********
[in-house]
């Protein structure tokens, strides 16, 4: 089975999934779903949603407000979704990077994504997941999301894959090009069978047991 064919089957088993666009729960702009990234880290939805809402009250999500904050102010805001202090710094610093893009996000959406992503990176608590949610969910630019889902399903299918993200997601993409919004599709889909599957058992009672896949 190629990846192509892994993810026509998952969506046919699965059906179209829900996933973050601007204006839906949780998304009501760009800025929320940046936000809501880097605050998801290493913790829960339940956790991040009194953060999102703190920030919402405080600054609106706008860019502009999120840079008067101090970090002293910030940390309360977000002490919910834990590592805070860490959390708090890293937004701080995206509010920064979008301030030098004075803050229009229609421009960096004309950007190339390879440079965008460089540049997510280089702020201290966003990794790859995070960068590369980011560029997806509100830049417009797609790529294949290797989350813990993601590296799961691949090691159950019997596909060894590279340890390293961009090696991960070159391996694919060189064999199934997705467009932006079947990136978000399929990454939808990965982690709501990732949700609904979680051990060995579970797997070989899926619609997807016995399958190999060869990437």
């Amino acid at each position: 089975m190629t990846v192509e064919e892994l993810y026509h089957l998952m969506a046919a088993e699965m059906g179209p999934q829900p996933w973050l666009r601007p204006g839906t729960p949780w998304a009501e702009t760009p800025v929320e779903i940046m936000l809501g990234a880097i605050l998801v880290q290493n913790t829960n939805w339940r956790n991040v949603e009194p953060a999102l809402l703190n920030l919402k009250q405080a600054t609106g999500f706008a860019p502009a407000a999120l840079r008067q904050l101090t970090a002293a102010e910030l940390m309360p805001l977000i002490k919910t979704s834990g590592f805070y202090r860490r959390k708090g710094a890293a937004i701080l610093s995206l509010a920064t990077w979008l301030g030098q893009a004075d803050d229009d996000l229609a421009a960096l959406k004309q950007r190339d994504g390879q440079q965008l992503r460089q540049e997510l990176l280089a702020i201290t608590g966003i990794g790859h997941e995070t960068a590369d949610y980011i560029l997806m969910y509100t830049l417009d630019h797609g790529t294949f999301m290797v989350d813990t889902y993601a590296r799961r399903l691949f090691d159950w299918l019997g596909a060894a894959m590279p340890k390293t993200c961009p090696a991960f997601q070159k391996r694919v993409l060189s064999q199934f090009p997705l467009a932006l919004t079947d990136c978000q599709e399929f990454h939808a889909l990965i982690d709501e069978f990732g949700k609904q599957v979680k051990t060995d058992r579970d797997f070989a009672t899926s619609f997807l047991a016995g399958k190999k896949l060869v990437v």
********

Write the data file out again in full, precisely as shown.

[in-house]
């Protein structure tokens, strides 16, 4: 089975999934779903949603407000979704990077994504997941999301894959090009069978047991 064919089957088993666009729960702009990234880290939805809402009250999500904050102010805001202090710094610093893009996000959406992503990176608590949610969910630019889902399903299918993200997601993409919004599709889909599957058992009672896949 190629990846192509892994993810026509998952969506046919699965059906179209829900996933973050601007204006839906949780998304009501760009800025929320940046936000809501880097605050998801290493913790829960339940956790991040009194953060999102703190920030919402405080600054609106706008860019502009999120840079008067101090970090002293910030940390309360977000002490919910834990590592805070860490959390708090890293937004701080995206509010920064979008301030030098004075803050229009229609421009960096004309950007190339390879440079965008460089540049997510280089702020201290966003990794790859995070960068590369980011560029997806509100830049417009797609790529294949290797989350813990993601590296799961691949090691159950019997596909060894590279340890390293961009090696991960070159391996694919060189064999199934997705467009932006079947990136978000399929990454939808990965982690709501990732949700609904979680051990060995579970797997070989899926619609997807016995399958190999060869990437």
């Amino acid at each position: 089975m190629t990846v192509e064919e892994l993810y026509h089957l998952m969506a046919a088993e699965m059906g179209p999934q829900p996933w973050l666009r601007p204006g839906t729960p949780w998304a009501e702009t760009p800025v929320e779903i940046m936000l809501g990234a880097i605050l998801v880290q290493n913790t829960n939805w339940r956790n991040v949603e009194p953060a999102l809402l703190n920030l919402k009250q405080a600054t609106g999500f706008a860019p502009a407000a999120l840079r008067q904050l101090t970090a002293a102010e910030l940390m309360p805001l977000i002490k919910t979704s834990g590592f805070y202090r860490r959390k708090g710094a890293a937004i701080l610093s995206l509010a920064t990077w979008l301030g030098q893009a004075d803050d229009d996000l229609a421009a960096l959406k004309q950007r190339d994504g390879q440079q965008l992503r460089q540049e997510l990176l280089a702020i201290t608590g966003i990794g790859h997941e995070t960068a590369d949610y980011i560029l997806m969910y509100t830049l417009d630019h797609g790529t294949f999301m290797v989350d813990t889902y993601a590296r799961r399903l691949f090691d159950w299918l019997g596909a060894a894959m590279p340890k390293t993200c961009p090696a991960f997601q070159k391996r694919v993409l060189s064999q199934f090009p997705l467009a932006l919004t079947d990136c978000q599709e399929f990454h939808a889909l990965i982690d709501e069978f990732g949700k609904q599957v979680k051990t060995d058992r579970d797997f070989a009672t899926s619609f997807l047991a016995g399958k190999k896949l060869v990437v």